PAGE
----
Saturday, March 8, 2008

There are ideals, and then there are ideals

One huge facet of the Zeitgeist of our elites goes as follows: making huge profits is something to be idealistic about.

From the Esquire article on Admiral Fallon via A Tiny Revolution:

Unlike his Arabic-speaking predecessor, Army General John Abizaid, Fox Fallon wasn't selected to lead U. S. Central Command for his regional knowledge or cultural sensitivity, but because he is, says Secretary of Defense Gates, "one of the best strategic thinkers in uniform today."

If anything has been sorely missing to date in America's choices in the Middle East and Central Asia, it has been a strategic mind-set that consistently keeps its eyes on the real prize: connecting these isolated regions in a far more broadband fashion to the global economy. Instead of effectively countering the efforts of others (e.g., the radical Salafis, Saudi Arabia's Wahhabists, Russia's security services, China's energy sector) who would fashion such connectivity to their selfish ends, Washington has wasted precious time focusing excessively on transforming the political systems of Iraq and Afghanistan, as though governments somehow birth functioning societies and economies instead of the other way around.

Waiting on perfect security or perfect politics to forge economic relationships is a fool's errand. By the time those fantastic conditions are met in this dangerous, unstable part of the world, somebody less idealistic will be running the place--the Russians, Chinese, Pakistanis, Indians, Turks, Iranians, Saudis. That's why Fallon has been aggressively hawking his southern strategy of encouraging a north-south "energy corridor" between the Central Asian republics and the energy-starved-but-booming Asian subcontinent (read: Islamabad down through Bangalore and then east to Kolkata), with both Afghanistan and Pakistan as crucial conduits.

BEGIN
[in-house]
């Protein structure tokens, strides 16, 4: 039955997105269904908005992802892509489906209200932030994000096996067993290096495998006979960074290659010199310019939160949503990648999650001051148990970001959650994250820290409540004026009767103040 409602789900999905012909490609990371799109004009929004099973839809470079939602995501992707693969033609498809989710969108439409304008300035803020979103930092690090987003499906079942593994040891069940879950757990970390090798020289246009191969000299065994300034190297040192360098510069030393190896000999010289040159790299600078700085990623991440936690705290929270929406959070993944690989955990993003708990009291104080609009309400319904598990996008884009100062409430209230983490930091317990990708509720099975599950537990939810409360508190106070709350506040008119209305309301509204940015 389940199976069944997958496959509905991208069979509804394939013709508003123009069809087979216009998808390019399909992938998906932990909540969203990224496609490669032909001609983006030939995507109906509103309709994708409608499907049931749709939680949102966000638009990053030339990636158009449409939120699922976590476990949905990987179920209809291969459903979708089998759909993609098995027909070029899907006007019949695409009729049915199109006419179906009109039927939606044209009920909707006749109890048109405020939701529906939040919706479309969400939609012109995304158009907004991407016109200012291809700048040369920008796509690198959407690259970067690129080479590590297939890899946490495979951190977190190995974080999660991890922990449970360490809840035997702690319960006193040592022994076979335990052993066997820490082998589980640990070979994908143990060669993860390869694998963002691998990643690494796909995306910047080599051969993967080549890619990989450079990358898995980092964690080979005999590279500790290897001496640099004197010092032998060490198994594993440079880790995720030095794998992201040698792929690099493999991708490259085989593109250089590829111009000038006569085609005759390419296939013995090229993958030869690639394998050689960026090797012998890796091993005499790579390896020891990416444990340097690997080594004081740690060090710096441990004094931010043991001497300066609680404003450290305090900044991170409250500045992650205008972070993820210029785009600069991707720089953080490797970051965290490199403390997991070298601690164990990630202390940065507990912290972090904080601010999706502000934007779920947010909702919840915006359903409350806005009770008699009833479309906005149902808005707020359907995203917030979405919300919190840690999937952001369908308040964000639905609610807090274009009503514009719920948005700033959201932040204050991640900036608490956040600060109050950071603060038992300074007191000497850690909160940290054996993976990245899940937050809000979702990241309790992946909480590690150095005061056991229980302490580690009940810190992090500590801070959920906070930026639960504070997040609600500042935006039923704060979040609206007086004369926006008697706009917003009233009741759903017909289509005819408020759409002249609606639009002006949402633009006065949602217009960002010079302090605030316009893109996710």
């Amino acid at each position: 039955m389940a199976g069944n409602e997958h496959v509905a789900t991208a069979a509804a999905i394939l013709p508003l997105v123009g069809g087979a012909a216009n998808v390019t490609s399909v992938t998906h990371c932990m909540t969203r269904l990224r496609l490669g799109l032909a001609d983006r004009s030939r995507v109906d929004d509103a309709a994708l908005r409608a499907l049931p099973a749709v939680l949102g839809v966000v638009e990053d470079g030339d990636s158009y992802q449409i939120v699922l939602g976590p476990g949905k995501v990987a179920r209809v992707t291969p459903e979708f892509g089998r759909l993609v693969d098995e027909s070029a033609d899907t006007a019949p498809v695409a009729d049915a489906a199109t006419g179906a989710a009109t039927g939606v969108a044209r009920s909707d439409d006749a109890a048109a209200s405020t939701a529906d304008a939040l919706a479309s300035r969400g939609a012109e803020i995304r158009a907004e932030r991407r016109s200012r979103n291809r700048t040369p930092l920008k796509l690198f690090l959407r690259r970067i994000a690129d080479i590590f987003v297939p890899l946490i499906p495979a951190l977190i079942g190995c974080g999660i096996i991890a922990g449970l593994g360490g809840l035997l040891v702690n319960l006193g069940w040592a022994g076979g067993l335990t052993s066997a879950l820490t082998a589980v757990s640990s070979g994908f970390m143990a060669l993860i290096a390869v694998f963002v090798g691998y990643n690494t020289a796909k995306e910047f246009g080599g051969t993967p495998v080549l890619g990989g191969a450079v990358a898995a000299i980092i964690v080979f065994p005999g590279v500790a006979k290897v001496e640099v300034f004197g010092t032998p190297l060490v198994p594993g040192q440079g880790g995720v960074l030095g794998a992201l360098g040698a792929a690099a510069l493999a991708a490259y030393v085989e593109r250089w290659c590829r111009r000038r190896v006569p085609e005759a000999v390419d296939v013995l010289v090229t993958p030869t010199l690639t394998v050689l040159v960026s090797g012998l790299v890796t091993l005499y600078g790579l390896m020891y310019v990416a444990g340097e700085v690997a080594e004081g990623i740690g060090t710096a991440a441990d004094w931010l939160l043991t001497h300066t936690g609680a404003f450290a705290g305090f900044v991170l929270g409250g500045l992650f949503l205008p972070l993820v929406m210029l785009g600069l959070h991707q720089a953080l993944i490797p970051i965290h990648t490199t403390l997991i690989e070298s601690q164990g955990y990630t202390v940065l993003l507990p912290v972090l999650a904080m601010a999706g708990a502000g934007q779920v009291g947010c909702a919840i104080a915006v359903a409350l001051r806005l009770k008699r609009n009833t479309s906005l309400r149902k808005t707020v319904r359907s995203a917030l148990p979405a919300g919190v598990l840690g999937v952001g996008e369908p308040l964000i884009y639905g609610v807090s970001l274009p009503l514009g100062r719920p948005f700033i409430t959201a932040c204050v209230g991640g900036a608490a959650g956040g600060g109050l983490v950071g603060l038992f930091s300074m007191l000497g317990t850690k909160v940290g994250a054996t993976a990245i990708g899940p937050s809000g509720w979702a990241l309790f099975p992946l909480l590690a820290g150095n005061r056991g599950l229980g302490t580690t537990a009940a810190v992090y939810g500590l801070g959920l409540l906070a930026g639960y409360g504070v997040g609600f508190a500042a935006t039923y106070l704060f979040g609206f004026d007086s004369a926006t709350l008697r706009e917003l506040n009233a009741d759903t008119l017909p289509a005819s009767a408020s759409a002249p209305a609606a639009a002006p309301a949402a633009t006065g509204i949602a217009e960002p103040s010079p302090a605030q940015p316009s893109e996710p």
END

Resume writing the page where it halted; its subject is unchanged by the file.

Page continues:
The Persian Gulf right now is booming economically, and Fallon wants to harness that power to connect the failed states that pockmark the landscape to the outside world. In this choice, he sees no alternative.

"What I learned in the Pacific is that after a while the tableau of failed, failing, or dysfunctional states becomes a real burden on the functional countries and a problem for their neighborhood, because they breed unrest and insecurities and attract troublemakers very well. They're like sewers, and they begin to fester. It's bad for business. And when it's bad for business, people tend to start restricting their investments, and they restrict their thinking, and it allows more barriers, so we're back to building walls again instead of breaking them down. If you have to build walls, it means you're moving backward."

The American Exceptionalist mindset has allowed for one hell of a cognitive bias: a self-serving bias in which other nations' actions are "selfish" but the actions taken by the US government at the behest of its corporate masters are "idealistic." Ultimately though it all comes down to what is good or bad for business, at least as defined by our CEOs.